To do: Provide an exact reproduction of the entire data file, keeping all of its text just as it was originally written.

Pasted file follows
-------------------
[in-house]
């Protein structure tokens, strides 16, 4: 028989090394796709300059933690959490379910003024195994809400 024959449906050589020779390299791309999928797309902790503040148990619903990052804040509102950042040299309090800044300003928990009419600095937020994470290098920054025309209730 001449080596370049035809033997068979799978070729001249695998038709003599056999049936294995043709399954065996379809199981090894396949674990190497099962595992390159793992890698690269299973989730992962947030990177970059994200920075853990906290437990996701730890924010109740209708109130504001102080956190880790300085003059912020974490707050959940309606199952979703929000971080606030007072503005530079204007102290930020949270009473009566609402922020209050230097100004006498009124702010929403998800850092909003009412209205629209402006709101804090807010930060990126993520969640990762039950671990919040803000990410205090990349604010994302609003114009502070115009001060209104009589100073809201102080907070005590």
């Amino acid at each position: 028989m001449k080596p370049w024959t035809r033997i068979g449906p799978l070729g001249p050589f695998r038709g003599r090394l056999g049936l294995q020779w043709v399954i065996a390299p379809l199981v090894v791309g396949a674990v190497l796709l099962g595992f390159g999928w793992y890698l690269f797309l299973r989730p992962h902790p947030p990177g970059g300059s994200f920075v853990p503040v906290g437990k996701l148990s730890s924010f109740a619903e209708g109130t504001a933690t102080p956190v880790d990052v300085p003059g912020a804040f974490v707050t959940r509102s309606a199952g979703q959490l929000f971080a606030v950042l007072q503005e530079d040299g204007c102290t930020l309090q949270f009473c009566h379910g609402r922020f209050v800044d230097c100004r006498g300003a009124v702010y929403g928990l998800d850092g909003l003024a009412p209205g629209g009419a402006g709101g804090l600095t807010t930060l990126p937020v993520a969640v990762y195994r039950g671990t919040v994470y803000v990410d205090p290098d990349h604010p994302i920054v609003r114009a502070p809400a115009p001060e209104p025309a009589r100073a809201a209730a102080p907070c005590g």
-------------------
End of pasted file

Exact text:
[in-house]
């Protein structure tokens, strides 16, 4: 028989090394796709300059933690959490379910003024195994809400 024959449906050589020779390299791309999928797309902790503040148990619903990052804040509102950042040299309090800044300003928990009419600095937020994470290098920054025309209730 001449080596370049035809033997068979799978070729001249695998038709003599056999049936294995043709399954065996379809199981090894396949674990190497099962595992390159793992890698690269299973989730992962947030990177970059994200920075853990906290437990996701730890924010109740209708109130504001102080956190880790300085003059912020974490707050959940309606199952979703929000971080606030007072503005530079204007102290930020949270009473009566609402922020209050230097100004006498009124702010929403998800850092909003009412209205629209402006709101804090807010930060990126993520969640990762039950671990919040803000990410205090990349604010994302609003114009502070115009001060209104009589100073809201102080907070005590």
């Amino acid at each position: 028989m001449k080596p370049w024959t035809r033997i068979g449906p799978l070729g001249p050589f695998r038709g003599r090394l056999g049936l294995q020779w043709v399954i065996a390299p379809l199981v090894v791309g396949a674990v190497l796709l099962g595992f390159g999928w793992y890698l690269f797309l299973r989730p992962h902790p947030p990177g970059g300059s994200f920075v853990p503040v906290g437990k996701l148990s730890s924010f109740a619903e209708g109130t504001a933690t102080p956190v880790d990052v300085p003059g912020a804040f974490v707050t959940r509102s309606a199952g979703q959490l929000f971080a606030v950042l007072q503005e530079d040299g204007c102290t930020l309090q949270f009473c009566h379910g609402r922020f209050v800044d230097c100004r006498g300003a009124v702010y929403g928990l998800d850092g909003l003024a009412p209205g629209g009419a402006g709101g804090l600095t807010t930060l990126p937020v993520a969640v990762y195994r039950g671990t919040v994470y803000v990410d205090p290098d990349h604010p994302i920054v609003r114009a502070p809400a115009p001060e209104p025309a009589r100073a809201a209730a102080p907070c005590g």